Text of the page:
China’s reputation for its heavy use of pirated software is well established. According to the latest Compliance Intelligence data, China topped our list of Top 20 license misuse and piracy hotspots.
The latest research from BSA reports that commercial value of unlicensed software in China is $6.8 billion (14.77% of total worldwide commercial value). This is 25 percent lower than the unlicensed commercial value reported in 2015. This drop points to the growing opportunity to recover license revenue and the fact that China has tightened its IP regulations.
In fact, Compliance Intelligence customers have captured reliable infringement data, pursued the opportunities, and generated seven-figure settlements in China.
Why Does China Have High Rates of Software Piracy?
According to studies, piracy manifests at the highest rates in developing nations such as China, Russia, and India especially among young (16-24) males in urban environments who see illegal downloads as separate, and less harmful, than traditional theft. However, studies into the cultural norms of China have shown that Chinese students respond differently in their attitudes toward software piracy. An MIT study for the Journal of Economics and Statistics found that “most students would switch to Internet piracy even if the government eradicated street piracy.” This intriguing statistic can be partially explained by a 2015 study which showed that unlike US students, Chinese students engaged in digital piracy primarily based on the “perceived behavior and approval of others.”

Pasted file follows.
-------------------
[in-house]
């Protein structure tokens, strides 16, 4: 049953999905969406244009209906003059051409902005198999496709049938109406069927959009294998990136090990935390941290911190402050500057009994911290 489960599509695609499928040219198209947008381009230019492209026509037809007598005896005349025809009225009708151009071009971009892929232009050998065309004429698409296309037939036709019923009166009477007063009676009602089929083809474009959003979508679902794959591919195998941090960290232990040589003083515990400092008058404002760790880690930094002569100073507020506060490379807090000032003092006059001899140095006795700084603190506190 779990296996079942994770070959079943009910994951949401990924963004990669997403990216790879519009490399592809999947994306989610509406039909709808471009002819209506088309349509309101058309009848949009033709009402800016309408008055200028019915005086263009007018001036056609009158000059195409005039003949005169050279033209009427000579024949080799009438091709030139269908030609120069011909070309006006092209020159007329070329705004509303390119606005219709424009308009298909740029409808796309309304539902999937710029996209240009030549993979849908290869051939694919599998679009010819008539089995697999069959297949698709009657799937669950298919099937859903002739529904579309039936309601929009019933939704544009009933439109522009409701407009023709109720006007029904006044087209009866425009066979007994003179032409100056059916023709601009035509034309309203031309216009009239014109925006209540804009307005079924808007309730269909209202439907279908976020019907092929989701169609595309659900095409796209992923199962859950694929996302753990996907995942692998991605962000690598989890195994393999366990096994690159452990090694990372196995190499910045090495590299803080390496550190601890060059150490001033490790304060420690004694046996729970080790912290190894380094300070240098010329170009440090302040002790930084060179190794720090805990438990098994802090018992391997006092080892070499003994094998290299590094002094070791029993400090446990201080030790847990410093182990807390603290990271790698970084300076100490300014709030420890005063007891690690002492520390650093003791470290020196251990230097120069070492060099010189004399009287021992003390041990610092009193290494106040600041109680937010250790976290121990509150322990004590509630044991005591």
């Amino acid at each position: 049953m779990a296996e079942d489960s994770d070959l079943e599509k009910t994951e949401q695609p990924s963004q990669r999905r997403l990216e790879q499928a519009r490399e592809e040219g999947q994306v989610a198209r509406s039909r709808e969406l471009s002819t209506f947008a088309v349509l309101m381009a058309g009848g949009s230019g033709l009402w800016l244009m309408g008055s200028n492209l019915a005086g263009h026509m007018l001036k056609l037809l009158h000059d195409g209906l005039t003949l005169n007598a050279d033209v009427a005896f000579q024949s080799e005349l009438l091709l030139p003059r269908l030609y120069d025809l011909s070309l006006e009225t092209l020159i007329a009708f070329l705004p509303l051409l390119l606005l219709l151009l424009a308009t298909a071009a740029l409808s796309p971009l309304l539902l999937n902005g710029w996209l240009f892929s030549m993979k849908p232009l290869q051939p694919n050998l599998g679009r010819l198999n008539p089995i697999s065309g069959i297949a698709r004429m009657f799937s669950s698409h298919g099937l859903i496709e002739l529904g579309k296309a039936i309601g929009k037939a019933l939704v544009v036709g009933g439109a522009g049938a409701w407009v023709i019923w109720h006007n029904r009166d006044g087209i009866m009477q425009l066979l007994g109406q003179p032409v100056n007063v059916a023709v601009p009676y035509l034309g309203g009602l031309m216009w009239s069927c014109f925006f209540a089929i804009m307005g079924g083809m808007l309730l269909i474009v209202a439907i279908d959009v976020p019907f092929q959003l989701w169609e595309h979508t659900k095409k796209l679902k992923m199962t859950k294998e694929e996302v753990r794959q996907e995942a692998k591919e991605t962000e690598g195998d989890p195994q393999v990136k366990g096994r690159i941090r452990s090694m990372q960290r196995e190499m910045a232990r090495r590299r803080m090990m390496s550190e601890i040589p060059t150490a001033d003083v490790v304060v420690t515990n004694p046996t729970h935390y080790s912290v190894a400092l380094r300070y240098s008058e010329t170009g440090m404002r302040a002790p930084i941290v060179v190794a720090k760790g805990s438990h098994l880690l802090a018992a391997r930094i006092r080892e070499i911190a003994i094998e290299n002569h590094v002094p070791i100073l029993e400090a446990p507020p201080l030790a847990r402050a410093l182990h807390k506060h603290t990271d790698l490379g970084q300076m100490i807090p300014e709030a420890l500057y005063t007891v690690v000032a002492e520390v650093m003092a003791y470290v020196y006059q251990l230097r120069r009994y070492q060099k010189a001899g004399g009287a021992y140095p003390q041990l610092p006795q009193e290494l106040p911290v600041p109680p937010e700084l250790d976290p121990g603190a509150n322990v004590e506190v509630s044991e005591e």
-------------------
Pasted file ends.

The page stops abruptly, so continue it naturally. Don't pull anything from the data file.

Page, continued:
As these studies show us, one of the reasons software piracy in China has been difficult to eradicate is because those purchasing illegal license are operating under a different set of cultural perceptions. While American students were more likely to cease downloading software when threatened with legal sanctions, Chinese students were far more sensitive to social norms. As the European Journal of Information Systems found, to combat software piracy in China, companies need to focus not on the legal implications of piracy, but instead on how buying illegal software harms those proximate to the user. By targeting the specific behaviors which encourage software piracy, businesses have a much better chance of protecting themselves and their products.